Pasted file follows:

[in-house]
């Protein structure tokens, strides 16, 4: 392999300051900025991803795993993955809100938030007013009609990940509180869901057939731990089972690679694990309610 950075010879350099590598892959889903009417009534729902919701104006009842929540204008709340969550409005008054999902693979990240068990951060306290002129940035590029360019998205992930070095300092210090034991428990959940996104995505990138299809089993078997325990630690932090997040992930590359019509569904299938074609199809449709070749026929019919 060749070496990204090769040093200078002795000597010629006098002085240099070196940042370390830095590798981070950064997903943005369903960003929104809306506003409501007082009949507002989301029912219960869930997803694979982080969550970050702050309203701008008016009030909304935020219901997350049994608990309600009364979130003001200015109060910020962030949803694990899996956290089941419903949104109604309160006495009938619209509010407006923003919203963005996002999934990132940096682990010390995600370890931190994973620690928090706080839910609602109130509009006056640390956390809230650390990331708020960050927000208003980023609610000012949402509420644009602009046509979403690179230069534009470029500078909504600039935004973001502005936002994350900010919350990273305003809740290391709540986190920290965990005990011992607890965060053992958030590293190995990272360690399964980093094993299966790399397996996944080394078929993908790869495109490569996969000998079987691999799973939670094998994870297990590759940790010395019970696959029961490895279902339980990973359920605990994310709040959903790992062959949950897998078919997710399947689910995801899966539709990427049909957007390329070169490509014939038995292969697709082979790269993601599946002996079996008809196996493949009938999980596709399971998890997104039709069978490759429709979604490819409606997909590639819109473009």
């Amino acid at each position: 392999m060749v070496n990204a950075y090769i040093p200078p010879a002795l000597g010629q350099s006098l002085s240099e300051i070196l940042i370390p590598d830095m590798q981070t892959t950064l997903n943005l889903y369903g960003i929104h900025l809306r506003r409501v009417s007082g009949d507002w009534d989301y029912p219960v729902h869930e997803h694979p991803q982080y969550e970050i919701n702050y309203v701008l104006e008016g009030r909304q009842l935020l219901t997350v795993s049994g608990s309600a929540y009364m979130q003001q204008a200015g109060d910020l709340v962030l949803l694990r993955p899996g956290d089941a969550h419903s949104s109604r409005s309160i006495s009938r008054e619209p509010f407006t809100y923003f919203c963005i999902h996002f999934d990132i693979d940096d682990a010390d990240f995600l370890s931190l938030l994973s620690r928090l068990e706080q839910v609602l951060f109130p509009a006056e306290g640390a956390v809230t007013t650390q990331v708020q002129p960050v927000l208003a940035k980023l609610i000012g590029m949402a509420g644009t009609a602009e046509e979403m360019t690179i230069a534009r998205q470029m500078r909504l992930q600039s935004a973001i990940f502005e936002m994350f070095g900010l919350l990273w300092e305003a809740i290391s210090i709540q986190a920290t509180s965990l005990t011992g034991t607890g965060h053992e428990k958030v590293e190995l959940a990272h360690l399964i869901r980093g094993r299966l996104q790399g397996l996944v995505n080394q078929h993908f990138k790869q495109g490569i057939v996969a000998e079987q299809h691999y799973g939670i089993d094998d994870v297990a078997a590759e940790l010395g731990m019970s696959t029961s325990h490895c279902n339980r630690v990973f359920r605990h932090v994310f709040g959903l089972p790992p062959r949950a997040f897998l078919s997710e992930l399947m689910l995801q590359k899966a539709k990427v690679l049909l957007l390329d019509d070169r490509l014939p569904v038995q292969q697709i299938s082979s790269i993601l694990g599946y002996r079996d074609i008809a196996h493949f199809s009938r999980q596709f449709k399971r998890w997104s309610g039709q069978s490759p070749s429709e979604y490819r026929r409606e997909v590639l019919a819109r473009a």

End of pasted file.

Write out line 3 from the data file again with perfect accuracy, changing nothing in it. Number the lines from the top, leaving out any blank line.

């Amino acid at each position: 392999m060749v070496n990204a950075y090769i040093p200078p010879a002795l000597g010629q350099s006098l002085s240099e300051i070196l940042i370390p590598d830095m590798q981070t892959t950064l997903n943005l889903y369903g960003i929104h900025l809306r506003r409501v009417s007082g009949d507002w009534d989301y029912p219960v729902h869930e997803h694979p991803q982080y969550e970050i919701n702050y309203v701008l104006e008016g009030r909304q009842l935020l219901t997350v795993s049994g608990s309600a929540y009364m979130q003001q204008a200015g109060d910020l709340v962030l949803l694990r993955p899996g956290d089941a969550h419903s949104s109604r409005s309160i006495s009938r008054e619209p509010f407006t809100y923003f919203c963005i999902h996002f999934d990132i693979d940096d682990a010390d990240f995600l370890s931190l938030l994973s620690r928090l068990e706080q839910v609602l951060f109130p509009a006056e306290g640390a956390v809230t007013t650390q990331v708020q002129p960050v927000l208003a940035k980023l609610i000012g590029m949402a509420g644009t009609a602009e046509e979403m360019t690179i230069a534009r998205q470029m500078r909504l992930q600039s935004a973001i990940f502005e936002m994350f070095g900010l919350l990273w300092e305003a809740i290391s210090i709540q986190a920290t509180s965990l005990t011992g034991t607890g965060h053992e428990k958030v590293e190995l959940a990272h360690l399964i869901r980093g094993r299966l996104q790399g397996l996944v995505n080394q078929h993908f990138k790869q495109g490569i057939v996969a000998e079987q299809h691999y799973g939670i089993d094998d994870v297990a078997a590759e940790l010395g731990m019970s696959t029961s325990h490895c279902n339980r630690v990973f359920r605990h932090v994310f709040g959903l089972p790992p062959r949950a997040f897998l078919s997710e992930l399947m689910l995801q590359k899966a539709k990427v690679l049909l957007l390329d019509d070169r490509l014939p569904v038995q292969q697709i299938s082979s790269i993601l694990g599946y002996r079996d074609i008809a196996h493949f199809s009938r999980q596709f449709k399971r998890w997104s309610g039709q069978s490759p070749s429709e979604y490819r026929r409606e997909v590639l019919a819109r473009a």